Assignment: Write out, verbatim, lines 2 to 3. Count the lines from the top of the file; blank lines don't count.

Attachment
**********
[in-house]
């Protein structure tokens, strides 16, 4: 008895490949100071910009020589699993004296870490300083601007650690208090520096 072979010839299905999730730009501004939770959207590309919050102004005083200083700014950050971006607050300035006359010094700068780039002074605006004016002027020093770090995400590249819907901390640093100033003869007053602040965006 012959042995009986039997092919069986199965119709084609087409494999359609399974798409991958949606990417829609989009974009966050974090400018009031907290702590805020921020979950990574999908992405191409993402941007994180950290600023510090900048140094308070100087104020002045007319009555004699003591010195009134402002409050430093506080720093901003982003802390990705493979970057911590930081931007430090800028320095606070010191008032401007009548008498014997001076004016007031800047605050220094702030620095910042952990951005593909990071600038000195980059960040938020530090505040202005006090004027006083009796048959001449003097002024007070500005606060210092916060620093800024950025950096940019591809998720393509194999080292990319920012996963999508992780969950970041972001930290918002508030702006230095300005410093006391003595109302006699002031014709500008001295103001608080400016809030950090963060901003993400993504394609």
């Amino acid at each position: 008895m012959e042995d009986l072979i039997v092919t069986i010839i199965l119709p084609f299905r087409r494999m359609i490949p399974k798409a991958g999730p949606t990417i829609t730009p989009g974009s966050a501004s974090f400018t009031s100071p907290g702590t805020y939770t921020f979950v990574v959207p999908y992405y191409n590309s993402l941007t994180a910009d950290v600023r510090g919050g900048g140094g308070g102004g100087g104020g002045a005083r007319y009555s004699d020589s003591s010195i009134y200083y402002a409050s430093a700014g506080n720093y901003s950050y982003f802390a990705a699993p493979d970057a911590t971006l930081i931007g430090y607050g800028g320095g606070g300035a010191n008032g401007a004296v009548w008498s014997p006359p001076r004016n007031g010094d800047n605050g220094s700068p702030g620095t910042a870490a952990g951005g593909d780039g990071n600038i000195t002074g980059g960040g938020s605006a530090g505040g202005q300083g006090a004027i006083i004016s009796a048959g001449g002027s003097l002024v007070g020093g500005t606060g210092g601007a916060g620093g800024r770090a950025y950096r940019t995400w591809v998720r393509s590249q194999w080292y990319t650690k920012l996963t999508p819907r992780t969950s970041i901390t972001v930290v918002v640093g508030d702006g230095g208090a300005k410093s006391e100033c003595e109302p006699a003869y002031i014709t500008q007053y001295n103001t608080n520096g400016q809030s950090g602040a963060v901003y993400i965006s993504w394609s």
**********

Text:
């Protein structure tokens, strides 16, 4: 008895490949100071910009020589699993004296870490300083601007650690208090520096 072979010839299905999730730009501004939770959207590309919050102004005083200083700014950050971006607050300035006359010094700068780039002074605006004016002027020093770090995400590249819907901390640093100033003869007053602040965006 012959042995009986039997092919069986199965119709084609087409494999359609399974798409991958949606990417829609989009974009966050974090400018009031907290702590805020921020979950990574999908992405191409993402941007994180950290600023510090900048140094308070100087104020002045007319009555004699003591010195009134402002409050430093506080720093901003982003802390990705493979970057911590930081931007430090800028320095606070010191008032401007009548008498014997001076004016007031800047605050220094702030620095910042952990951005593909990071600038000195980059960040938020530090505040202005006090004027006083009796048959001449003097002024007070500005606060210092916060620093800024950025950096940019591809998720393509194999080292990319920012996963999508992780969950970041972001930290918002508030702006230095300005410093006391003595109302006699002031014709500008001295103001608080400016809030950090963060901003993400993504394609």
């Amino acid at each position: 008895m012959e042995d009986l072979i039997v092919t069986i010839i199965l119709p084609f299905r087409r494999m359609i490949p399974k798409a991958g999730p949606t990417i829609t730009p989009g974009s966050a501004s974090f400018t009031s100071p907290g702590t805020y939770t921020f979950v990574v959207p999908y992405y191409n590309s993402l941007t994180a910009d950290v600023r510090g919050g900048g140094g308070g102004g100087g104020g002045a005083r007319y009555s004699d020589s003591s010195i009134y200083y402002a409050s430093a700014g506080n720093y901003s950050y982003f802390a990705a699993p493979d970057a911590t971006l930081i931007g430090y607050g800028g320095g606070g300035a010191n008032g401007a004296v009548w008498s014997p006359p001076r004016n007031g010094d800047n605050g220094s700068p702030g620095t910042a870490a952990g951005g593909d780039g990071n600038i000195t002074g980059g960040g938020s605006a530090g505040g202005q300083g006090a004027i006083i004016s009796a048959g001449g002027s003097l002024v007070g020093g500005t606060g210092g601007a916060g620093g800024r770090a950025y950096r940019t995400w591809v998720r393509s590249q194999w080292y990319t650690k920012l996963t999508p819907r992780t969950s970041i901390t972001v930290v918002v640093g508030d702006g230095g208090a300005k410093s006391e100033c003595e109302p006699a003869y002031i014709t500008q007053y001295n103001t608080n520096g400016q809030s950090g602040a963060v901003y993400i965006s993504w394609s």